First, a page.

Why You Should Start Investing at a Young Age.

You’ve probably heard before that you should begin investing when your young, because you have more years ahead of you so that your money can compound for a longer time and you’ll be way better off financially in the long run. That’s absolutely true, but there’s also a less known reason for why you should begin investing at a young age. Now if you have kids, then I suggest that you give them a little bit of money to invest on their own.

Typical reason we’ve all heard about – you have more years for your investment nest egg to grow.

Let’s start off with comparing two people.

Joe begins investing at age 35 with $1000 and with an average 10% year over year return, he has $10,830 by the time he’s 60.

Tom begins investing at the age of 15 also with $1000 and with an average 10% year over year return, he has $72,890 by the time he’s 60.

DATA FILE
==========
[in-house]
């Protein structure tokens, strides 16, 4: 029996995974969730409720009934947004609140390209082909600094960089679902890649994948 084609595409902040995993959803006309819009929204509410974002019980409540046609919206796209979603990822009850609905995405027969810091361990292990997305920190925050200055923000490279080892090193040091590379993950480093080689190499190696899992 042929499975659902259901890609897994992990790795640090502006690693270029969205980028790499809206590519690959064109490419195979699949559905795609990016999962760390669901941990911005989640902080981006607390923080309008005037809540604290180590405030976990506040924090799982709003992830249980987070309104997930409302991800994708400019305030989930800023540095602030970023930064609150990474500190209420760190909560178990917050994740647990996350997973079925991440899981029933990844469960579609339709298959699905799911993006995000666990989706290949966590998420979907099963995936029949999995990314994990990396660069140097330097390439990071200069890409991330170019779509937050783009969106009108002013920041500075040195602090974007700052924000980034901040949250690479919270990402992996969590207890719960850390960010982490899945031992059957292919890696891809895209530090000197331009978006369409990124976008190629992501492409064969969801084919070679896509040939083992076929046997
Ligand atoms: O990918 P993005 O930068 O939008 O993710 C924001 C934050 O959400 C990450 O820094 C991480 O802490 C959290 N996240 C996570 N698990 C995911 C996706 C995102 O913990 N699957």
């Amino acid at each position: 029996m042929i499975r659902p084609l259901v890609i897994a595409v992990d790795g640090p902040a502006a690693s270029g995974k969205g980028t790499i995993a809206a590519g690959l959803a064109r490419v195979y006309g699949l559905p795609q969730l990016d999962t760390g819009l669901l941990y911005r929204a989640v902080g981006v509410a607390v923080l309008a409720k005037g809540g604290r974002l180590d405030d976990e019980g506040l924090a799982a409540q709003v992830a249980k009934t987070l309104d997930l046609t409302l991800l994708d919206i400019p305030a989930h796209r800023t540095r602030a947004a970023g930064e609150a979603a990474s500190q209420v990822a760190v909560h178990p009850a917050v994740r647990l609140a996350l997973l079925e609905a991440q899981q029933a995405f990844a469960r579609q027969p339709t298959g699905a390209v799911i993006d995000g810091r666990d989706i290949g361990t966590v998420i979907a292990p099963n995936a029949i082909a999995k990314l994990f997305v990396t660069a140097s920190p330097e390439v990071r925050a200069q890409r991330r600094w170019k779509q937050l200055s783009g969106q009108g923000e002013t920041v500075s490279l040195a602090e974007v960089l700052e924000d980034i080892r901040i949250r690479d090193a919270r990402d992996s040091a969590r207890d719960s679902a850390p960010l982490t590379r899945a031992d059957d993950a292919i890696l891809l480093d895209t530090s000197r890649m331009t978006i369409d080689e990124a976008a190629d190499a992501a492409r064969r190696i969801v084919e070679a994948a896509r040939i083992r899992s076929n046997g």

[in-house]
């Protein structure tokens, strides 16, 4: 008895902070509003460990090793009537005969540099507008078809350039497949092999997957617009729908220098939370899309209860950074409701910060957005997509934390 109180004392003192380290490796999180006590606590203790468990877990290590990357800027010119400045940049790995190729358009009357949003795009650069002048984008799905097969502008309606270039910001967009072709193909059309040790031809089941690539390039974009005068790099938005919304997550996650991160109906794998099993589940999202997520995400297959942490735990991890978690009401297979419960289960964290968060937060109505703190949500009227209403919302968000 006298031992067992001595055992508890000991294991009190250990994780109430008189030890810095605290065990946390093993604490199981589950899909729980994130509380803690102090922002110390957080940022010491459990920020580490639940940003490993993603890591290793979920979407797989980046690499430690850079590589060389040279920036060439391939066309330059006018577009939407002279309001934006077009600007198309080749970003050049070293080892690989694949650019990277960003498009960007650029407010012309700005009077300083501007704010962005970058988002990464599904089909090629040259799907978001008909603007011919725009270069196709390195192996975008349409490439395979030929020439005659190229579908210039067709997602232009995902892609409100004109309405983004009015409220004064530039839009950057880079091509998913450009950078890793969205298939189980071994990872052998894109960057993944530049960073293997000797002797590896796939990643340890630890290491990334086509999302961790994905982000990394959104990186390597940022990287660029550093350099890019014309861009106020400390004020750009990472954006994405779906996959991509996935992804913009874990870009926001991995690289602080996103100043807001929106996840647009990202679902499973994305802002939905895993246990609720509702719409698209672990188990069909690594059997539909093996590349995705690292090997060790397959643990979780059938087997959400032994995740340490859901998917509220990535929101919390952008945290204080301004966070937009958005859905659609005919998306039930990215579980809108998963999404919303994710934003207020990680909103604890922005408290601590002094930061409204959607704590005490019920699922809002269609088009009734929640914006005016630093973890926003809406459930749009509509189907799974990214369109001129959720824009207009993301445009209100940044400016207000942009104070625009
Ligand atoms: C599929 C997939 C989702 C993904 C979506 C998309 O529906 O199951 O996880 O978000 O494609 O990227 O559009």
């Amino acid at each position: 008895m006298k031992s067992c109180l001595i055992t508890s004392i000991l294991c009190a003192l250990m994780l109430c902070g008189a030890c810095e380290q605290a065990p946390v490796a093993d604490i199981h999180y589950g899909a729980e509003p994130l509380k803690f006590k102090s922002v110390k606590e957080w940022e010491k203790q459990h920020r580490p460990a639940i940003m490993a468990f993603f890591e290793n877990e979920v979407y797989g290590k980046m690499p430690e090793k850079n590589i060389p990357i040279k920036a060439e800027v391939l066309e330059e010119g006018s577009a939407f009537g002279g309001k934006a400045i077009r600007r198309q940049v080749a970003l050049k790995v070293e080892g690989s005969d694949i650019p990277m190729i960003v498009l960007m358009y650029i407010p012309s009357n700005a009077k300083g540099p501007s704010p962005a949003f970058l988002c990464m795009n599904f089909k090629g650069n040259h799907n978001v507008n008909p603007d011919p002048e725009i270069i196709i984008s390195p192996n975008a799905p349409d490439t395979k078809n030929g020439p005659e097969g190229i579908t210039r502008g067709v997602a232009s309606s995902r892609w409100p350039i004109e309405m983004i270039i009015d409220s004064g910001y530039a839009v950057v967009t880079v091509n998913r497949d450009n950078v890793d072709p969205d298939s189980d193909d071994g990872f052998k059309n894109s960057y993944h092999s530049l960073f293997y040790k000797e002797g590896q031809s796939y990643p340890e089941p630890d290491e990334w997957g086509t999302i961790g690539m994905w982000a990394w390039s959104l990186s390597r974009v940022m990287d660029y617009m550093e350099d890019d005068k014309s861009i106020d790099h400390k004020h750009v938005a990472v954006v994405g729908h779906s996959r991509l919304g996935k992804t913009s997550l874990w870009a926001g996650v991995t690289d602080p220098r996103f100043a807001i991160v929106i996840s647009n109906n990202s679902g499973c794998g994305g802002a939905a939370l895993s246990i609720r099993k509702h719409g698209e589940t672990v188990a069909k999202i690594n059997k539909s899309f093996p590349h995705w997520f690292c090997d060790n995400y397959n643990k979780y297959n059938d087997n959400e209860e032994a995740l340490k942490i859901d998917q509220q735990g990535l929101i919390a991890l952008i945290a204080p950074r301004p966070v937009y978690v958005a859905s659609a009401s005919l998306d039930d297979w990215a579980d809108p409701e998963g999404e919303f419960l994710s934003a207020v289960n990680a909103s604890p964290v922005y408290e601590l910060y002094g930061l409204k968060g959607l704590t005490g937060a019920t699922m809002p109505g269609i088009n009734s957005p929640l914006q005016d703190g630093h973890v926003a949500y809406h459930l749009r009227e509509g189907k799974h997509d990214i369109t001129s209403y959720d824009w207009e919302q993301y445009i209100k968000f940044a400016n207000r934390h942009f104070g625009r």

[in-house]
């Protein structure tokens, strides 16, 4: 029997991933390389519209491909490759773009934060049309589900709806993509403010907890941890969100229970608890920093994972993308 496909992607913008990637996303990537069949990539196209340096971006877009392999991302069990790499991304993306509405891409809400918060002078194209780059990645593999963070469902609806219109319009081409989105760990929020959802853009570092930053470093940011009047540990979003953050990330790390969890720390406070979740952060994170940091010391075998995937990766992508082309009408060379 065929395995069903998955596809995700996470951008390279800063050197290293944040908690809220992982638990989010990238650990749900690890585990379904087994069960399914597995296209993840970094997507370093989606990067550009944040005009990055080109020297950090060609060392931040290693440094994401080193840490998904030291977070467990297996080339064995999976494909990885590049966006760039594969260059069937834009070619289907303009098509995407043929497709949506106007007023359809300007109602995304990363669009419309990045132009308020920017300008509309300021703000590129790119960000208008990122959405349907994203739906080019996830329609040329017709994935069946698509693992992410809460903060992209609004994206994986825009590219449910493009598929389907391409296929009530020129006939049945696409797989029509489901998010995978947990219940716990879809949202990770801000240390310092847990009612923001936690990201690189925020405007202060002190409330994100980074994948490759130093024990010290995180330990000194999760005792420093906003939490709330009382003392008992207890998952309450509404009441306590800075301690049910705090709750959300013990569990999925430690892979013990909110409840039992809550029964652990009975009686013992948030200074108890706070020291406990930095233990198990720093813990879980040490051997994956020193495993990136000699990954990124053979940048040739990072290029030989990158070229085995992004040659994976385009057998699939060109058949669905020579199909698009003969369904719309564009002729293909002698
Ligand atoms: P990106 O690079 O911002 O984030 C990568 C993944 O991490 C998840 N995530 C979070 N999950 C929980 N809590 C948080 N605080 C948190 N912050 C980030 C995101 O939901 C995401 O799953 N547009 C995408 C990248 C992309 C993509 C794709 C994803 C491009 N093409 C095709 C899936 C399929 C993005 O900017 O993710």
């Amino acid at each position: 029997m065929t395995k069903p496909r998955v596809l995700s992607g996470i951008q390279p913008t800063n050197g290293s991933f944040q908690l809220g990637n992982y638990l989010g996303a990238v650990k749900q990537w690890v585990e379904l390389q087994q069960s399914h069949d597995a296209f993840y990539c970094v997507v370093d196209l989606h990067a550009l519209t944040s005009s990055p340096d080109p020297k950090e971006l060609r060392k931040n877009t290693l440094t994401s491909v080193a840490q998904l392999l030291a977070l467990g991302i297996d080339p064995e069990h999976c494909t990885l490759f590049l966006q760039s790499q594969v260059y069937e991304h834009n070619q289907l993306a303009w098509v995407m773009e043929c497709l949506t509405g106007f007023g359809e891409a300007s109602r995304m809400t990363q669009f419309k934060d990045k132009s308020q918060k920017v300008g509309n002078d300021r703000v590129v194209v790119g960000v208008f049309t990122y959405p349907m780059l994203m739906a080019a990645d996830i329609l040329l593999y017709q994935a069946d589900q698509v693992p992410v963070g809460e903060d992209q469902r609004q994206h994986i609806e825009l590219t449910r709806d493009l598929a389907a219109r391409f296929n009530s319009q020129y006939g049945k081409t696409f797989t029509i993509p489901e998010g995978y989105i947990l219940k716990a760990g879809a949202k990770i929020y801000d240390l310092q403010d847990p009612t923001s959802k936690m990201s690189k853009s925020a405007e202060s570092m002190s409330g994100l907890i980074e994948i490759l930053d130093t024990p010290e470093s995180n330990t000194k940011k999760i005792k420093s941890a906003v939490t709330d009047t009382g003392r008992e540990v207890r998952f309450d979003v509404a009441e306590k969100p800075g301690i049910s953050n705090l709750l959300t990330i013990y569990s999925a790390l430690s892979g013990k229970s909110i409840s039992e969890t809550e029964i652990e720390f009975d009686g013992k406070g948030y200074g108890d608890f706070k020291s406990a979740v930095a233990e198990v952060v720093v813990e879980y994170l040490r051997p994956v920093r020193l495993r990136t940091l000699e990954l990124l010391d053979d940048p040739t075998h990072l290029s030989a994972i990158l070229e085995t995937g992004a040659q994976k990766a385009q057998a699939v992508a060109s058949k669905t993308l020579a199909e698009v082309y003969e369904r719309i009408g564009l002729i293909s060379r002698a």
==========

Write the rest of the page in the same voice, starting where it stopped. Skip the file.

This is quite logical. The earlier you begin investing your savings or funds, the more time your money has to compound and grow.

The little known reason – you’re making mistakes and learning with a smaller amount of money.

Continue reading Why You Should Start Investing at a Young Age.

Common Investment Mistakes

Let me start off with stating a fact. The stock market (and all markets for that matter) were, are, and always will be a zero sum game. This means that for every dollar made in the stock market, someone else loses a dollar. So what does this mean for you? It means that your enemies in the market are trying to steal money away from you. Only by learning what not to do will you know what to do will you know what to do. So here are 7 common investment mistakes that a lot of investors make.

  1. Believing and looking for tips.
  2. Using leverage.
  3. Diversification.
  4. Buying into a bubble near the top, knowing it’s a bubble, and hoping to make some money before the bubble pops.
  5. Buying individual stocks.
  6. Buying penny stocks.